fibers with large mode volume. We restrict ourselves depth (Fig. 7), and the power distribution in the fiber
to operation far from cutoff, ignoring, among the large cross section (Figs. 5 and 6). Far from cutoff, the
number of modes, those few that are appreciably group velocity of all modes is smaller than the plane
close to cutoff. We thus set K = 1. We replace u by wave velocity in the core and decreases as cutoff is ap
ut,, bearing in mind that the parameter u never departs proached. For certain modes, however, this trend re
much from its cutoff value u. Because of Eq. (20), verses shortly before cutoff is reached. The fraction of
the propagation parameter b then becomes mode power that propagates in the cladding is the
b = 1  ( 2/V2) = 1  (v/N). (38) larger the closer the mode to cutoff. For most modes,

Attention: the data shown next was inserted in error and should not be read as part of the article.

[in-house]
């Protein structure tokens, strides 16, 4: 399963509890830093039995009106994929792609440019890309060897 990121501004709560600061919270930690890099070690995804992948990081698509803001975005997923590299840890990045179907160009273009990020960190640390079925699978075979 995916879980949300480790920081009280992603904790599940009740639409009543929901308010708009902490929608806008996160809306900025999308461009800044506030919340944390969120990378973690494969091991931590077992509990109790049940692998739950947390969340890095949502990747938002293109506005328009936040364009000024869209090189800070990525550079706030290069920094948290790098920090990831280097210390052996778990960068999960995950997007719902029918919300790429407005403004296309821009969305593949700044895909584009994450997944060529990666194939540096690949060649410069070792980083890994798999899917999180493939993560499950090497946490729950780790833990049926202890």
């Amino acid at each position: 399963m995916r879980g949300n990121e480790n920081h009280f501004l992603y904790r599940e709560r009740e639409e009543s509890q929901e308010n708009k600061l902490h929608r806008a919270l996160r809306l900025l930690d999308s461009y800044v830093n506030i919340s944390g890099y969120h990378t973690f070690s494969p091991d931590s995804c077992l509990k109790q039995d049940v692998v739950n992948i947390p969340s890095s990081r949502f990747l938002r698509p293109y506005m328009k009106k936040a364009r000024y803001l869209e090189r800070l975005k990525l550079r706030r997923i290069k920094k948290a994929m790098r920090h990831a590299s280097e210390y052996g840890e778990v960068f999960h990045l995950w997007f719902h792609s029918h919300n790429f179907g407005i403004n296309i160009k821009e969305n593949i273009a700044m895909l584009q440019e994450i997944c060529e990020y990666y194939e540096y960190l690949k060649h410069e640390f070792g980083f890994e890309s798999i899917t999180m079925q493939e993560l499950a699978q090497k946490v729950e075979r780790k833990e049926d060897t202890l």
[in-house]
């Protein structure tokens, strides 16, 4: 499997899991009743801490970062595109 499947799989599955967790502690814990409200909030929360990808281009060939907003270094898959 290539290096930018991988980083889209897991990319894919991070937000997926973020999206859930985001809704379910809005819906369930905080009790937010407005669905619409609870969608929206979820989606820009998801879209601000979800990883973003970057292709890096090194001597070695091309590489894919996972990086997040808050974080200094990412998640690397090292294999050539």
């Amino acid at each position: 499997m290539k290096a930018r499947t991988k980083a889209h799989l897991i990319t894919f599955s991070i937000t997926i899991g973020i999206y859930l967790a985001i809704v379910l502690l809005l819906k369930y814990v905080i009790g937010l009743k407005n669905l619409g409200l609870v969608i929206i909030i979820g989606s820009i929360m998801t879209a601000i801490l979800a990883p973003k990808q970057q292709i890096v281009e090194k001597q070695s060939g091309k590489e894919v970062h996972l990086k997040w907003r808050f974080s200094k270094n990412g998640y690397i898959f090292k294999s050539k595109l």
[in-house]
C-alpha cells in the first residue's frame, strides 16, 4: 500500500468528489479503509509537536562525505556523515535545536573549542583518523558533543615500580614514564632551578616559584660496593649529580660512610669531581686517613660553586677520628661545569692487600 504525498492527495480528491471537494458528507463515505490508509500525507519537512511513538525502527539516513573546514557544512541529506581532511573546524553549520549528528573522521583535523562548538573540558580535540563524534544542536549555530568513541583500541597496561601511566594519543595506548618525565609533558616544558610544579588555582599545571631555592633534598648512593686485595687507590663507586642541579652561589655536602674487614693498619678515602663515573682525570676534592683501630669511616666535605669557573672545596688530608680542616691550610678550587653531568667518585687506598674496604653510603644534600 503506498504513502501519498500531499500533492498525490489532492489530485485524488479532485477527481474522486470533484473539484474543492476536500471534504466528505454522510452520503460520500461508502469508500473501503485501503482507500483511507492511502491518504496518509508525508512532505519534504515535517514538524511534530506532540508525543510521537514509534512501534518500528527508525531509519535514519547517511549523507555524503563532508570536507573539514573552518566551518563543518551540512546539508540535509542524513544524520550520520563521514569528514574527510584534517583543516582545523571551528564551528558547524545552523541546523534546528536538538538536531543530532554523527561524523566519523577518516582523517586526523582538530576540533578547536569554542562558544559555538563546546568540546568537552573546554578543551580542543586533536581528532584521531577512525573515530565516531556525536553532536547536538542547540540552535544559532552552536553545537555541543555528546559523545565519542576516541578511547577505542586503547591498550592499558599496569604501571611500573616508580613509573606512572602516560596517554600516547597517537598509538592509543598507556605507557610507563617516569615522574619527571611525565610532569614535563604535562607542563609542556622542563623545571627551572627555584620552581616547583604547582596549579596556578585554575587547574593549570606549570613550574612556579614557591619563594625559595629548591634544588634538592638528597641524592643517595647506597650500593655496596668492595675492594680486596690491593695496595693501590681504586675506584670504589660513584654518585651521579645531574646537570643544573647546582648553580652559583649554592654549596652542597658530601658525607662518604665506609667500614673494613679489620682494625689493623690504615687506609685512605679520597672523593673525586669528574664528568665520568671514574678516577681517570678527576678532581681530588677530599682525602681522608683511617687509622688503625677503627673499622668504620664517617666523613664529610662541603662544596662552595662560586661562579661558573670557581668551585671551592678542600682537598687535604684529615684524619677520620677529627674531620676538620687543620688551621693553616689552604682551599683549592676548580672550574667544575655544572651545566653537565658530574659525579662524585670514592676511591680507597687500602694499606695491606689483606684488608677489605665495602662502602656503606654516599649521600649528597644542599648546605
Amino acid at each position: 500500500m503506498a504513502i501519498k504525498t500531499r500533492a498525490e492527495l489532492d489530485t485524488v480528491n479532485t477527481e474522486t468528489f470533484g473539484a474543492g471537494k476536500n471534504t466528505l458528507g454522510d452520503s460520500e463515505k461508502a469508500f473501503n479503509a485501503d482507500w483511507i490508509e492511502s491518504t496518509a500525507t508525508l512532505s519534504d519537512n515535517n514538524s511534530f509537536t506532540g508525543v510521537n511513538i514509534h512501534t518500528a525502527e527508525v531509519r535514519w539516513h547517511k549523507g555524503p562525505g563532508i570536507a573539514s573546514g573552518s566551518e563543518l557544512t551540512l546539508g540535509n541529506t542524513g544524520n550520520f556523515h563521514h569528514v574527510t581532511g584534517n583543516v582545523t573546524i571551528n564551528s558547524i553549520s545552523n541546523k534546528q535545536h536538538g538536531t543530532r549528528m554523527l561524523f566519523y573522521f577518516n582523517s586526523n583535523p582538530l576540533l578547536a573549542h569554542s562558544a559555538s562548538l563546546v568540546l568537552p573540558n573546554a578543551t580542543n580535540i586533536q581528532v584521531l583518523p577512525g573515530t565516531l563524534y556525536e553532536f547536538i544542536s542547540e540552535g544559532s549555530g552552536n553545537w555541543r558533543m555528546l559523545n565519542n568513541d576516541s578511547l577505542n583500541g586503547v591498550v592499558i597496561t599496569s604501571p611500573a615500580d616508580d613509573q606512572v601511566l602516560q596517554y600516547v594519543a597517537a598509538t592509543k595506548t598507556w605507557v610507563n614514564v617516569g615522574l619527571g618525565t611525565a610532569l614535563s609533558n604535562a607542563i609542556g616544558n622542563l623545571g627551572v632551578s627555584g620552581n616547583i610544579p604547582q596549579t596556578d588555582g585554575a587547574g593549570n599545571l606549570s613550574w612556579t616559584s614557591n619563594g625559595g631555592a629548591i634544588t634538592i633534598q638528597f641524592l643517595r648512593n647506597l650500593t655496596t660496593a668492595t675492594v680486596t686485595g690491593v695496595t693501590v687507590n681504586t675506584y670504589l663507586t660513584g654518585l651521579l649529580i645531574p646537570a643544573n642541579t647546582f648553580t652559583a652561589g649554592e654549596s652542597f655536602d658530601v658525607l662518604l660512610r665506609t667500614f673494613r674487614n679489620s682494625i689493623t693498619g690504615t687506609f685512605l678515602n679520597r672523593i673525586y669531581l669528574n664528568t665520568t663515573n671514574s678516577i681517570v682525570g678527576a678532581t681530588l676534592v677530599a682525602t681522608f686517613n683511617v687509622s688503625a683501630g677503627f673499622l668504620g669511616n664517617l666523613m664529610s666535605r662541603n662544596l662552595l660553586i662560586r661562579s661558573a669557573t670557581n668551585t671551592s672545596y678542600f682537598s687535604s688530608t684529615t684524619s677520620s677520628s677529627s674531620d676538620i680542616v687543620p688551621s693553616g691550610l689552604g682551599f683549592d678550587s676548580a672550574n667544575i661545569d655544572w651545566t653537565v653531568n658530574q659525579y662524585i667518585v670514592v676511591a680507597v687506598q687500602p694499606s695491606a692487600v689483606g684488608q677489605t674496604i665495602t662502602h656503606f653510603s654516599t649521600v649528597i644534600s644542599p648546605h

however, it is just a small fraction of the total power
Equation (25) can be simplified accordingly to yield the even at cutoff. The modes with the two lowest azi
group delay parameter muthal orders are an exception. Their cutoff distribu
d(vb)/dv = 1 + (u, 2/v) = I + (v/N). (39) tions are characterized by plane wave fields in the clad
ding which contain practically all the mode power. In
We can estimate the power density at the interface by multimode fibers with incoherent input, the power is in
converting Eq. (32). This yields general equally distributed among all modes. In this
p(a) = (P/ira2)(uc/v2) = (P/ra 2)(v/N). (40) case, we find that the power density at the interface is
independent of the number of modes, but the power
The power flow in the cladding can be obtained from flow in the cladding decreases proportional to the root
Eq. (30) by using the approximation 1  K (V2  of that number.